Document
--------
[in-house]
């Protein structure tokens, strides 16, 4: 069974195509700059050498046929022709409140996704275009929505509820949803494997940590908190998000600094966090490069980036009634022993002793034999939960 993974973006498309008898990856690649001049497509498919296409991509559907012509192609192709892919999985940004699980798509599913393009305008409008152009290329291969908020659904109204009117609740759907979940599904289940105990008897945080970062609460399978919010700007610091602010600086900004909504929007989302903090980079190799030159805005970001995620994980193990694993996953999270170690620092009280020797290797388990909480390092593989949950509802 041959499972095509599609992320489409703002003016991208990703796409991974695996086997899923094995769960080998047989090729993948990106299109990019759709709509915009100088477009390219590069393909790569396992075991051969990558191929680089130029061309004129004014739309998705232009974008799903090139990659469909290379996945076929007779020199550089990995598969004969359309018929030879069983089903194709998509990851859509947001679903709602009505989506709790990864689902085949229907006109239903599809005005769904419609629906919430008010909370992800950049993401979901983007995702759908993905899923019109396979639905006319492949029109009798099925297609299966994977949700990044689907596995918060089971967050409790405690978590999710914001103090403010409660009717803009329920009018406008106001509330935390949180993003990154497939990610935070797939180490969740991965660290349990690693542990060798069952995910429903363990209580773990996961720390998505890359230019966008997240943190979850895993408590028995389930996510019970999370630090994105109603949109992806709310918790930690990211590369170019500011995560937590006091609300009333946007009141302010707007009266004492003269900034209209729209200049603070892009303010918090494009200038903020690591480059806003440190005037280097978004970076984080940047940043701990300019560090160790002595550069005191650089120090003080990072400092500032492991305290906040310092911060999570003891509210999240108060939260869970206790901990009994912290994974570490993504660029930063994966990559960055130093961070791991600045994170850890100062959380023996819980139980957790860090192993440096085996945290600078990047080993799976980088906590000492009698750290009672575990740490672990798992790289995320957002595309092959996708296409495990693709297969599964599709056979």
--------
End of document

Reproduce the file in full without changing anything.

[in-house]
């Protein structure tokens, strides 16, 4: 069974195509700059050498046929022709409140996704275009929505509820949803494997940590908190998000600094966090490069980036009634022993002793034999939960 993974973006498309008898990856690649001049497509498919296409991509559907012509192609192709892919999985940004699980798509599913393009305008409008152009290329291969908020659904109204009117609740759907979940599904289940105990008897945080970062609460399978919010700007610091602010600086900004909504929007989302903090980079190799030159805005970001995620994980193990694993996953999270170690620092009280020797290797388990909480390092593989949950509802 041959499972095509599609992320489409703002003016991208990703796409991974695996086997899923094995769960080998047989090729993948990106299109990019759709709509915009100088477009390219590069393909790569396992075991051969990558191929680089130029061309004129004014739309998705232009974008799903090139990659469909290379996945076929007779020199550089990995598969004969359309018929030879069983089903194709998509990851859509947001679903709602009505989506709790990864689902085949229907006109239903599809005005769904419609629906919430008010909370992800950049993401979901983007995702759908993905899923019109396979639905006319492949029109009798099925297609299966994977949700990044689907596995918060089971967050409790405690978590999710914001103090403010409660009717803009329920009018406008106001509330935390949180993003990154497939990610935070797939180490969740991965660290349990690693542990060798069952995910429903363990209580773990996961720390998505890359230019966008997240943190979850895993408590028995389930996510019970999370630090994105109603949109992806709310918790930690990211590369170019500011995560937590006091609300009333946007009141302010707007009266004492003269900034209209729209200049603070892009303010918090494009200038903020690591480059806003440190005037280097978004970076984080940047940043701990300019560090160790002595550069005191650089120090003080990072400092500032492991305290906040310092911060999570003891509210999240108060939260869970206790901990009994912290994974570490993504660029930063994966990559960055130093961070791991600045994170850890100062959380023996819980139980957790860090192993440096085996945290600078990047080993799976980088906590000492009698750290009672575990740490672990798992790289995320957002595309092959996708296409495990693709297969599964599709056979």